Lunching at Stephen Spenders’ in 1946, T.S. Eliot admired his host’s transparent cigarette case. Spender sent it to him with this verse:
When those aged eagle eyes which look
Through human flesh as through a book,
Swivel an instant from the page
To ignite the luminous image
With the match that lights his smoke —
Then let the case be transparent
And let the cigarettes, apparent
To his x-ray vision, lie
As clear as rhyme and image to his eye.
The sudden unexpected gift
Is more precious in the eyes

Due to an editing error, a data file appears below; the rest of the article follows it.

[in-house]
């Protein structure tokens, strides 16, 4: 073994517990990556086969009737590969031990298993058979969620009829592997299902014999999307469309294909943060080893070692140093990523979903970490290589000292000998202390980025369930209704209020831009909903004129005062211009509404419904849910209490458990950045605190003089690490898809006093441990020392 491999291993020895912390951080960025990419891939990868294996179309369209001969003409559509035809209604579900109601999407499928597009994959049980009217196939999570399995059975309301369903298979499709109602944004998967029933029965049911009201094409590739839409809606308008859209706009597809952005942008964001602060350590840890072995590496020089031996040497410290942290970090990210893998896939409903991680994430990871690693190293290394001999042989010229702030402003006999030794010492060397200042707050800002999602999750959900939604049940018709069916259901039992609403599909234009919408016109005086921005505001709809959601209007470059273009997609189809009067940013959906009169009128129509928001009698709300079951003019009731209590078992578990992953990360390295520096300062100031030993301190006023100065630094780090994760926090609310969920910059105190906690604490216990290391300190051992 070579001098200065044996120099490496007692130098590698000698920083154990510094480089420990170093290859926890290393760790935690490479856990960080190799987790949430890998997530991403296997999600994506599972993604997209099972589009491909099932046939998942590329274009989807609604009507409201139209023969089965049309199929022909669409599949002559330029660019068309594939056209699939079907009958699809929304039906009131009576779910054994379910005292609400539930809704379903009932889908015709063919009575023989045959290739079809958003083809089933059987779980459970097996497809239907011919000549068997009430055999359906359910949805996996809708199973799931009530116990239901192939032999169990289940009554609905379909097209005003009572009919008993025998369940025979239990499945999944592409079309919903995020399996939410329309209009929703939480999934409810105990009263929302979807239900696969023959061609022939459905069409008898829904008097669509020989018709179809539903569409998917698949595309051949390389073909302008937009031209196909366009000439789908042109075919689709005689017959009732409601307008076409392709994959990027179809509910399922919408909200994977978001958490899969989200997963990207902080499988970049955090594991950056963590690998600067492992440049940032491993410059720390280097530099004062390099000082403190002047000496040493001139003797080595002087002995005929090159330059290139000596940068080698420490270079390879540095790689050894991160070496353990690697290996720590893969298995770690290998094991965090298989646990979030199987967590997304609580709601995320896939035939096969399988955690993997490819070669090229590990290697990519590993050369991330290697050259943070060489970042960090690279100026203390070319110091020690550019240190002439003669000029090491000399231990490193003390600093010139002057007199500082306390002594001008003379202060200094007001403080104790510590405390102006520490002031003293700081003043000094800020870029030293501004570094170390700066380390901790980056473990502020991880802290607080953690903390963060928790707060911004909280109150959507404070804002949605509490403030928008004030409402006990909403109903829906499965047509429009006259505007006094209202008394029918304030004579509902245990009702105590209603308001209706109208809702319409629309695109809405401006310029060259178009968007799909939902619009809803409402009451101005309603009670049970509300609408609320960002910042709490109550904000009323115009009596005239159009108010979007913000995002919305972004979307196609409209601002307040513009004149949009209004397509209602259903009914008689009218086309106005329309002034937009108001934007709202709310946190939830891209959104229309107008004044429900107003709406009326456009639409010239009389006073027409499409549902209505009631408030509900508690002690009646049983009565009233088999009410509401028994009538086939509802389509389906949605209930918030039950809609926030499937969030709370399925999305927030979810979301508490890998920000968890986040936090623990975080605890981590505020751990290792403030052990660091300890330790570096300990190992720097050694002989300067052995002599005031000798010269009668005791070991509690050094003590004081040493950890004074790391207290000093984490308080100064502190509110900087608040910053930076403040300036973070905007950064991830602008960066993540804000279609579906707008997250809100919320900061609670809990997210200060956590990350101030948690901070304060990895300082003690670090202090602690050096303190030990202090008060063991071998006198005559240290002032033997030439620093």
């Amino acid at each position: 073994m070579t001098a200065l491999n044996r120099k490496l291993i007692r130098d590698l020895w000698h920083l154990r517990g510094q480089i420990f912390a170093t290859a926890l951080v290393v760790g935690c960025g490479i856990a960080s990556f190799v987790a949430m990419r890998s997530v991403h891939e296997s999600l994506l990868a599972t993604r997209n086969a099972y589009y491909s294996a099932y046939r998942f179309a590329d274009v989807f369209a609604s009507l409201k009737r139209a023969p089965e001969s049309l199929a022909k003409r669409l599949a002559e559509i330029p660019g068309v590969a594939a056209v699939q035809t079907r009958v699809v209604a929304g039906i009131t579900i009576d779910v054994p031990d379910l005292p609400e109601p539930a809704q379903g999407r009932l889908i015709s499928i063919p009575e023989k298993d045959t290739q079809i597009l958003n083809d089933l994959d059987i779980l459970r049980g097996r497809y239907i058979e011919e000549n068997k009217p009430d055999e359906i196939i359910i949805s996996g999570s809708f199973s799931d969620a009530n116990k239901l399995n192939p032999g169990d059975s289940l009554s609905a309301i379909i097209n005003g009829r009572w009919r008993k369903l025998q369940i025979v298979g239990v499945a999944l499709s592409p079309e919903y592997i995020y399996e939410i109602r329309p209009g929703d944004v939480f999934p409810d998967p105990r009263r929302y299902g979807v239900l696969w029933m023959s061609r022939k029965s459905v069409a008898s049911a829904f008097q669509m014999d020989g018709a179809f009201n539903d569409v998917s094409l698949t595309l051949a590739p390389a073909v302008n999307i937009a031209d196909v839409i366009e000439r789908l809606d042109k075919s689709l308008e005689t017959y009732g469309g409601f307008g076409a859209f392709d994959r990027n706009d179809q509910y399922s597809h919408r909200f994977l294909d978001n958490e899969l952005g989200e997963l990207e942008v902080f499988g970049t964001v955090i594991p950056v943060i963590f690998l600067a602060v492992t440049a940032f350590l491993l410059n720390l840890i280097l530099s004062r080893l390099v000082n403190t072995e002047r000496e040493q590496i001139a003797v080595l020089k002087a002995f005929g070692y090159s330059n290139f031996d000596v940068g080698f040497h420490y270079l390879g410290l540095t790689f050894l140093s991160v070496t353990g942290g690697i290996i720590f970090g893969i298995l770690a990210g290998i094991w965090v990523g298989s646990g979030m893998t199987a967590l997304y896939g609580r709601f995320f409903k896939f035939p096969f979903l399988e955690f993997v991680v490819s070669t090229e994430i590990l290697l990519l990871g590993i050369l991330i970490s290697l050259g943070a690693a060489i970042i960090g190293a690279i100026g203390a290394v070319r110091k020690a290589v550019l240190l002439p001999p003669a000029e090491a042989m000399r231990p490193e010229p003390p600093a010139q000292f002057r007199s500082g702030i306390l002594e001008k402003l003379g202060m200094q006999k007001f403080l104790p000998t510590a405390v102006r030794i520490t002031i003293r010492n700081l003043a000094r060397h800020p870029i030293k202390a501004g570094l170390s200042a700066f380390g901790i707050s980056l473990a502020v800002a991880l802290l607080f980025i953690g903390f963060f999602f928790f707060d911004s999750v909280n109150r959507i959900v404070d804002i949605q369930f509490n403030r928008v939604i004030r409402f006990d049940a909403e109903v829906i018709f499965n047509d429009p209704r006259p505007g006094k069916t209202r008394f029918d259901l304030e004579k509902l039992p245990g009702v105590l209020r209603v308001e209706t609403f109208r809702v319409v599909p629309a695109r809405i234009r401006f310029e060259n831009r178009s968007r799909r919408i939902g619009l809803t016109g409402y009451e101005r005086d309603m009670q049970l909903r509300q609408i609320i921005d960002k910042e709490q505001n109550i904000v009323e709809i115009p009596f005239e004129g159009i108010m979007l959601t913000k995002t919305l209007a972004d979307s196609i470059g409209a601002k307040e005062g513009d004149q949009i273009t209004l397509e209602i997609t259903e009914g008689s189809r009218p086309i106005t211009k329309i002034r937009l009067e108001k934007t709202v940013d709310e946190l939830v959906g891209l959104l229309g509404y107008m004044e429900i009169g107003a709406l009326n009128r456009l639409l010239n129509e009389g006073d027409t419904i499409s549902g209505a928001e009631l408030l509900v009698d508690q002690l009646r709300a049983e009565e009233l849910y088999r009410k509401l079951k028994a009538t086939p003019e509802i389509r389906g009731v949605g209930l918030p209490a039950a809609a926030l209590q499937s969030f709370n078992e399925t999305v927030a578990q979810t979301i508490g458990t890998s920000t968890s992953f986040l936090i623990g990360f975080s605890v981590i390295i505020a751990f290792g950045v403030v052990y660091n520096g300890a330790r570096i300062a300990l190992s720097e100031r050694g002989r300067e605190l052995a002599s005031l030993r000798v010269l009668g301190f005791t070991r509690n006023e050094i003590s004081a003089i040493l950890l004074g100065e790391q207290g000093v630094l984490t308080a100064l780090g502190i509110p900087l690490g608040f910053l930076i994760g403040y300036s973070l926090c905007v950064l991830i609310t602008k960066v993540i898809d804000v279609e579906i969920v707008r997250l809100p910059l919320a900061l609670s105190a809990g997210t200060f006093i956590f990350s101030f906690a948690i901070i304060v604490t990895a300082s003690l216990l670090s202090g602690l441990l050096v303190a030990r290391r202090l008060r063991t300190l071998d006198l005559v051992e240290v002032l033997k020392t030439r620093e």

Than the ordinary prize
Of slow approach or movement swift.
While the cigarette is whiffed
And the tapping finger plies
Here upon the table lies
The fair transparency. I lift
The eyelids of the aging owl
At twenty minutes to eleven
Wednesday evening (summer time)
To salute the younger fowl
With this feeble halting rhyme
The kind, the admirable Stephen.